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Cell Rep. 2017 Aug 15;20(7):1609-1622. doi: 10.1016/j.celrep.2017.07.061.

Multipotent Basal Stem Cells, Maintained in Localized Proximal Niches, Support Directed Long-Ranging Epithelial Flows in Human Prostates.

Author information

1
Northern Institute for Cancer Research, Newcastle University, Newcastle upon Tyne NE2 4AD, UK.
2
Cavendish Laboratory, Department of Physics, University of Cambridge, J.J. Thomson Avenue, Cambridge CB3 0HE, UK; Wellcome Trust/Cancer Research UK Gurdon Institute, University of Cambridge, Tennis Court Road, Cambridge CB2 1QN, UK.
3
Cancer Research UK, Cambridge Institute, University of Cambridge, Cambridge CB2 0RE, UK.
4
Department of Histopathology, Royal Victoria Infirmary, Newcastle upon Tyne NE1 4LP, UK; Department of Pathology, Faculty of Medicine, Menoufia University, Menoufia, Egypt.
5
Computational Genomics Analysis and Training (CGAT), MRC Functional Genomics Unit, Department of Physiology, Anatomy and Genetics, University of Oxford, Oxford OX1 3PT, UK.
6
Institute of Cellular Medicine, Medical School, Newcastle University, Newcastle upon Tyne NE2 4HH, UK.
7
Barts Cancer Institute, Barts and the London School of Medicine and Dentistry, Queen Mary University of London, London EC1M 6BQ, UK.
8
Clinical and Experimental Pharmacology Group, University of Manchester, Manchester M13 9PL, UK.
9
Wellcome Trust Centre for Mitochondrial Research, Institute of Neuroscience, Newcastle University, Newcastle upon Tyne NE2 4HH, UK; Newcastle Centre for Ageing and Vitality, Newcastle University, Newcastle upon Tyne NE2 4HH, UK.
10
Wellcome Trust Centre for Mitochondrial Research, Institute of Neuroscience, Newcastle University, Newcastle upon Tyne NE2 4HH, UK.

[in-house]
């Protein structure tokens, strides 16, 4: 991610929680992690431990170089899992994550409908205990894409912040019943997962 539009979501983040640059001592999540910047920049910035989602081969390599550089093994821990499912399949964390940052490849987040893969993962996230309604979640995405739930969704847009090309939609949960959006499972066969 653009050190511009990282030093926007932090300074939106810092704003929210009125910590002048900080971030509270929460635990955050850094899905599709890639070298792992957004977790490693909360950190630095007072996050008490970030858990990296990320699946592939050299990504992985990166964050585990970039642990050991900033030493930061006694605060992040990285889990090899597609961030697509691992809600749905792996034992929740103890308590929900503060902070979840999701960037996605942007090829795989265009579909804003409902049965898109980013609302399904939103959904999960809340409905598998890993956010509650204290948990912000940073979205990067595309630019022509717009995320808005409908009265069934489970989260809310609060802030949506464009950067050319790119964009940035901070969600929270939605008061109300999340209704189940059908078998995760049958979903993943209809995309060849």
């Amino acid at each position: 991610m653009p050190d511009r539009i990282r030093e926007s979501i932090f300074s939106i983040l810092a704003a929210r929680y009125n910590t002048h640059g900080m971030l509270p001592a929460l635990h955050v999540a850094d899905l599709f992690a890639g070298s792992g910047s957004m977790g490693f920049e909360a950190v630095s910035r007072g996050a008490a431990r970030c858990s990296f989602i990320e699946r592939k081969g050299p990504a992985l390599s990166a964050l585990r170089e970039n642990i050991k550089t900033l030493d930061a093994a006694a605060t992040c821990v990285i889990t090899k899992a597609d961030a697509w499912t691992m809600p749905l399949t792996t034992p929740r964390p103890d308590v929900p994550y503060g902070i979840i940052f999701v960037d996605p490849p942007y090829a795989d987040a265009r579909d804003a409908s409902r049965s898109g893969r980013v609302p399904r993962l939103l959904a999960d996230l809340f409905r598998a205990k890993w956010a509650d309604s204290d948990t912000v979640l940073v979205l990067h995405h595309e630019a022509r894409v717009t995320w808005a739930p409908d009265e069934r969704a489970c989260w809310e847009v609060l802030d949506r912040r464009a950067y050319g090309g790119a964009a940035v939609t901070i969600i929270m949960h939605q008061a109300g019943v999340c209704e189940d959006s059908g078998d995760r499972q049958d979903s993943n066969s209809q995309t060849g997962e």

11
Cavendish Laboratory, Department of Physics, University of Cambridge, J.J. Thomson Avenue, Cambridge CB3 0HE, UK; Wellcome Trust/Cancer Research UK Gurdon Institute, University of Cambridge, Tennis Court Road, Cambridge CB2 1QN, UK; Wellcome Trust/Medical Research Council Stem Cell Institute, Cambridge CB2 1QR, UK. Electronic address: bds10@cam.ac.uk.
12
Northern Institute for Cancer Research, Newcastle University, Newcastle upon Tyne NE2 4AD, UK. Electronic address: rakesh.heer@ncl.ac.uk.

Abstract

Sporadic mitochondrial DNA mutations serve as clonal marks providing access to the identity and lineage potential of stem cells within human tissues. By combining quantitative clonal mapping with 3D reconstruction of adult human prostates, we show that multipotent basal stem cells, confined to discrete niches in juxta-urethral ducts, generate bipotent basal progenitors in directed epithelial migration streams. Basal progenitors are then dispersed throughout the entire glandular network, dividing and differentiating to replenish the loss of apoptotic luminal cells. Rare lineage-restricted luminal stem cells, and their progeny, are confined to proximal ducts and provide only minor contribution to epithelial homeostasis. In situ cell capture from clonal maps identified delta homolog 1 (DLK1) enrichment of basal stem cells, which was validated in functional spheroid assays. This study establishes significant insights into niche organization and function of prostate stem and progenitor cells, with implications for disease.

KEYWORDS:

DLK1; Notch; basal; branch; epithelium; luminal; niche; organoids; prostate; prostate cancer; stem cell

PMID:
28813673
PMCID:
PMC5565638
DOI:
10.1016/j.celrep.2017.07.061
[Indexed for MEDLINE]
Free PMC Article

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